Genomic DNA from the proband was used to perform exome sequencing using the Agilent SureSelectXT capture kit (Agilent Technologies, Santa Clara, CA). The sample was sequenced with mean coverage of 80 to 100× on an Illumina HiSeq 2500 sequencing platform (Illumina, San Diego, CA). Sequenced data were aligned to the human reference genome (GRCh37/hg19) using the BWA program.[4, 5] Subsequent to this, the GATK-Lite pipeline was used for realignment, base recalibration, variant calling, and variant filtering.[6, 7] Filtered variants were annotated using the VariMAT pipeline (internal data analysis pipeline of MedGenome), and clinically relevant mutations were identified from published literature and various databases, including ClinVar, OMIM, SwissVar, HGMD, GWAS, ExAC, 1000-Genome, dbSNP, EVS.[8-15] Only nonsynonymous and splice-site variants detected in the targeted genes were used for clinical interpretation.
Whole-exome sequencing, performed to identify the causative gene variation, did not detect any literature-reported variations for the clinical symptoms. A homozygous nonsense variation in exon 22 of ATP13A2 gene (chr1: 17316187; G>A), which results in a stop codon and premature truncation of the protein at codon 826 (ENST00000341676:c.2476C>T, ENSP00000341115:p.Q826Ter), was detected. This variant was not found in different common variation databases, such as 1000Genome, ExAC, dbSNP, and EVS. The variant was also not detected in 100 normal controls that were screened by us. The Exome Aggregation Consortium does not report this variant in its database. After this, analysis of both the parents showed the same mutation in the heterozygous state, indicating that they are the carriers for this likely pathogenic mutation (Fig. 1).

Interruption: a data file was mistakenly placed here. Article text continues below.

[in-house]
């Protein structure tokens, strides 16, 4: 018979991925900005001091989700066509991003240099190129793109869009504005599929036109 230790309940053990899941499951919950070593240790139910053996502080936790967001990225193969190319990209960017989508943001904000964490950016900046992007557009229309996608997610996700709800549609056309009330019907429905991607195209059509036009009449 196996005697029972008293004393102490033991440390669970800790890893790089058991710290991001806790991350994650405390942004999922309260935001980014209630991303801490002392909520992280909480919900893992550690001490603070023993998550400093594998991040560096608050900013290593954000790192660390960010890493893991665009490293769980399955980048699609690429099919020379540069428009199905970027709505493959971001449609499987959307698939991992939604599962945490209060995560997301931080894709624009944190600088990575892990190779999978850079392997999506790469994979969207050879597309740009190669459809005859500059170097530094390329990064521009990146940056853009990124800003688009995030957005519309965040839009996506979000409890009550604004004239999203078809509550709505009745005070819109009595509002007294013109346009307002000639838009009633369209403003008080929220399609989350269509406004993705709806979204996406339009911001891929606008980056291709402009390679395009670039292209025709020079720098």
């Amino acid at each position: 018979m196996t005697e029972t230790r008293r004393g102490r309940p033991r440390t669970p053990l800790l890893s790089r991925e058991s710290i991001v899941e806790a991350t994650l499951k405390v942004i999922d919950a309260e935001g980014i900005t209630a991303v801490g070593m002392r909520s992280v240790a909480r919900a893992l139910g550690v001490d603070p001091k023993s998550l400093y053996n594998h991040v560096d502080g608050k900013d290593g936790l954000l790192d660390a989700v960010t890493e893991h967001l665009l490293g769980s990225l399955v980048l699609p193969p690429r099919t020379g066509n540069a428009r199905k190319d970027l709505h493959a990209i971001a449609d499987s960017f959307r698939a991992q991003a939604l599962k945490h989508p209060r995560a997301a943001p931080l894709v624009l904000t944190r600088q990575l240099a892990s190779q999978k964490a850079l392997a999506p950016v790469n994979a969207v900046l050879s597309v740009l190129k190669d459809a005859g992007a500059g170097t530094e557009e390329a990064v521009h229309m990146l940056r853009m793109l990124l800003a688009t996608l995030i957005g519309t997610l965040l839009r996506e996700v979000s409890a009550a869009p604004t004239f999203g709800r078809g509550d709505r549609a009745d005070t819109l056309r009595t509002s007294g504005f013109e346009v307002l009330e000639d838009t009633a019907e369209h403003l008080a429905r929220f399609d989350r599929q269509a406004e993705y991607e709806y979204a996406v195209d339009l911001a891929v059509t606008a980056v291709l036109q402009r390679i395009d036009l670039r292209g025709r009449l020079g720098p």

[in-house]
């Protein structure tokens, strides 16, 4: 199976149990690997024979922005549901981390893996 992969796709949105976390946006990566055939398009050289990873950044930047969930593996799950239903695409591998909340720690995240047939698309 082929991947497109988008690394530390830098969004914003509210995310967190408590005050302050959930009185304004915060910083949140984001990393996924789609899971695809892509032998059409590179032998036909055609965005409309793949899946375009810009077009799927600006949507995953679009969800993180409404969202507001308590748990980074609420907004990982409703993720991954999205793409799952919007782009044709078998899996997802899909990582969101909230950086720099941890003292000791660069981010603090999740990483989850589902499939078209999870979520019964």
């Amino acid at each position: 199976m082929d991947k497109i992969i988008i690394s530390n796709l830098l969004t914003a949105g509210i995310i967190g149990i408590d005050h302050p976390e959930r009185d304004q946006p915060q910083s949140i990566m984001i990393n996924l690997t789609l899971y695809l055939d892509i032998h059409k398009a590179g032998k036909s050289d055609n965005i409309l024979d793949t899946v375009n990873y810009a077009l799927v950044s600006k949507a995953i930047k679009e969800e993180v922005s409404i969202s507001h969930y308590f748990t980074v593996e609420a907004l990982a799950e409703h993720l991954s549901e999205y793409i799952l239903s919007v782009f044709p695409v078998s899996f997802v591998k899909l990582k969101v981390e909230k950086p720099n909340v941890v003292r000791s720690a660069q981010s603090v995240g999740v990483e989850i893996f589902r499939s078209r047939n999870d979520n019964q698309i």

Figure 1. (A) Integrated genomic viewer (IGV) snapshot of next-generation sequencing reads showing the nonsense variant (chr1:17316187; G>A, ENST00000341676: c.2476C>T, ENSP00000341115:p.Q826Ter) detected in ATP13A2 gene of the INDEX case is shown. The x-axis represents the reference genome (hg19/GRCh37) and the exon-22 ofATP13A2 gene. The y-axis represents the total reads detected in the sample using exome sequencing. (B) Sequence chromatogram showing the same variation in heterozygous state detected in mother, and father of index case.
Since the initial description of KRS, case reports/series have been published from various parts of the world, including Pakistan and Afghanistan. To date, no documented cases have been published from India. Initial description of KRS was a rapidly progressive disorder with early development of significant motor disabilities. However, newer publications have indicated variable phenotypes, including that of intact cognition, absence of myoclonus/tremors, and slower clinical progression. Most of these patients have good l-dopa response. In comparison to published literature, our case had a clear autosomal-recessive inheritance, with both parents being heterozygous carriers, typical onset, and early ocular signs. In contrast to classical descriptions, he did not have any cognitive deficits, has slow clinical progression, and no myoclonus or hallucinations. Our case also had a nonsense mutation, which has not been documented to date. In being the first case reported from India, and also with higher prevalence of consanguinity in Southern India, this may provide the option to screen for juvenile-onset parkinsonism and study clinical heterogeneity.